Some bear physical scars that tell of their political activism in Central Africa.
There’s similar energy brewing near Dale Street and University Avenue, where the city’s sizable ethnic Oromo community gathers in a converted church for summer cookouts, teen dance shows and college-readiness classes. Members of this community, too, have shed blood and lost loved ones while speaking out for basic rights.
In a one-story storefront a few light-rail stops down the road, the Eritrean community runs a third cultural center dedicated to yet another growing segment of the African immigrant population in St. Paul — and they also have stories to tell about war, upheaval and progress.
Thousands of African immigrants have landed in Minnesota after fleeing political persecution or civil war in their home countries. Others have been lured by the opportunity to continue their education at the University of Minnesota or accept jobs at major employers such as the Mayo Clinic and IBM.
After decades of their numbers growing, they’ve pooled money to establish permanent community spaces where they can break bread and celebrate their language, culture and faith. Several are in St. Paul.
Economist Bruce Corrie isn’t surprised. Corrie, a professor at Concordia University in St. Paul, believes the state’s African population produces $14 million in philanthropy within Minnesota each year, on top of $150 million in annual remittances to countries in Africa.
At least 73,000 African immigrants call Minnesota home, according to the 2008-2012 American Community Survey, or 111,000 with children included. Advocates say they wouldn’t be surprised if the real number was double that figure.
The immigrants represent at least 25 countries in Africa, making Minnesota home to the ninth-largest African community in the country.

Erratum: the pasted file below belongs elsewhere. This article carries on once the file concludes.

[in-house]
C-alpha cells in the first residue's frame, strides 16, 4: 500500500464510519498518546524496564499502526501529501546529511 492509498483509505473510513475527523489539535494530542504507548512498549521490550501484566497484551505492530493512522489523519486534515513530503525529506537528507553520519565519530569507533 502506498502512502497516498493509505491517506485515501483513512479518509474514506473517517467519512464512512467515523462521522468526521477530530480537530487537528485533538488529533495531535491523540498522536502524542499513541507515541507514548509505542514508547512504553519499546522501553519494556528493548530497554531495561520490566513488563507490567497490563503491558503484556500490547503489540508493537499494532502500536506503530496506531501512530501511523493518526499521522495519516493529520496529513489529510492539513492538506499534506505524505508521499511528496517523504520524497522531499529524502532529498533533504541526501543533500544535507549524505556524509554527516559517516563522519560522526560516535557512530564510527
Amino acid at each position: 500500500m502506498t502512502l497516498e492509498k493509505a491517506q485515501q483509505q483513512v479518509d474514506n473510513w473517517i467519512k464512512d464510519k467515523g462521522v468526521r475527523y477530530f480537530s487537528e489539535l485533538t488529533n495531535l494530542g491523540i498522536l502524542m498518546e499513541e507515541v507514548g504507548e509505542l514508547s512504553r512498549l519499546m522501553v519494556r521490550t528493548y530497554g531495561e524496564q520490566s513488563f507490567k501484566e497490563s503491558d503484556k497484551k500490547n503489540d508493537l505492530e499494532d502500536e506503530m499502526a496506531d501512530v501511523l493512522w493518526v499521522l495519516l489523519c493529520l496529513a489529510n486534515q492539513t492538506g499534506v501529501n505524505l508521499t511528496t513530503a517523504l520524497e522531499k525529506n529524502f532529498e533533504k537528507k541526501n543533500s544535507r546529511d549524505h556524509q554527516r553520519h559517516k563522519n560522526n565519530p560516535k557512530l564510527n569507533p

Roughly 60 percent come from East African nations such as Somalia and Ethiopia, and 25 percent from West African countries such as Nigeria and Liberia. The rest hail from throughout the continent. About one in five immigrants in Minnesota is African, according to the U.S. census.
In late May, Corrie released a 45-page report — “The Economic Potential of African Immigrants in Minnesota” — at the Snelling Cafe, not far from Snelling and University avenues, an area he’s dubbed “Little Africa” because of the many immigrant-run businesses.
Among his findings: the state’s African immigrants maintain a total annual income of $1.6 billion, but they remain relatively anonymous outside their own circles.
But they are politically primed. According to his surveys, some 70 percent of the voting-age population goes to the polls, and similar numbers volunteer in schools and community centers and felt optimistic about their future.
Here’s a look at those immigrant communities from Africa who have, or plan, to form community centers in St. Paul:
Last May in the basement of the Oromo cultural center in St. Paul, four giggling schoolchildren listened to clues offered by their peers in hopes of guessing the celebrity names posted on the wall behind them — Mickey Mouse, Anna from the Disney movie “Frozen,” pop star Chris Brown and Ali Birra, the reigning king of Oromo dance music since 1961.
Hassen Hussein estimates there are some 40,000 Oromo in the Twin Cities, most of them from Ethiopia, where they are the largest single ethnic group but have faced political reprisals for decades. Oromo also hail from the neighboring East African countries of Kenya and Somalia.
In Ethiopia, “the Oromo … are treated marginally. Until 1990 to 1991, we could not even speak our language in public places,” said Hussein, director of the Oromo Community of Minnesota.
“You don’t see a household that has not experienced a family member disappearing” without anyone ever facing charges, he said.
At the Center for Victims of Torture, on Dayton Avenue in St. Paul, the Oromo constitute 22 percent of clients, making them the largest group seeking mental health counseling and social services, said Betsy Brown, director of communications for the center.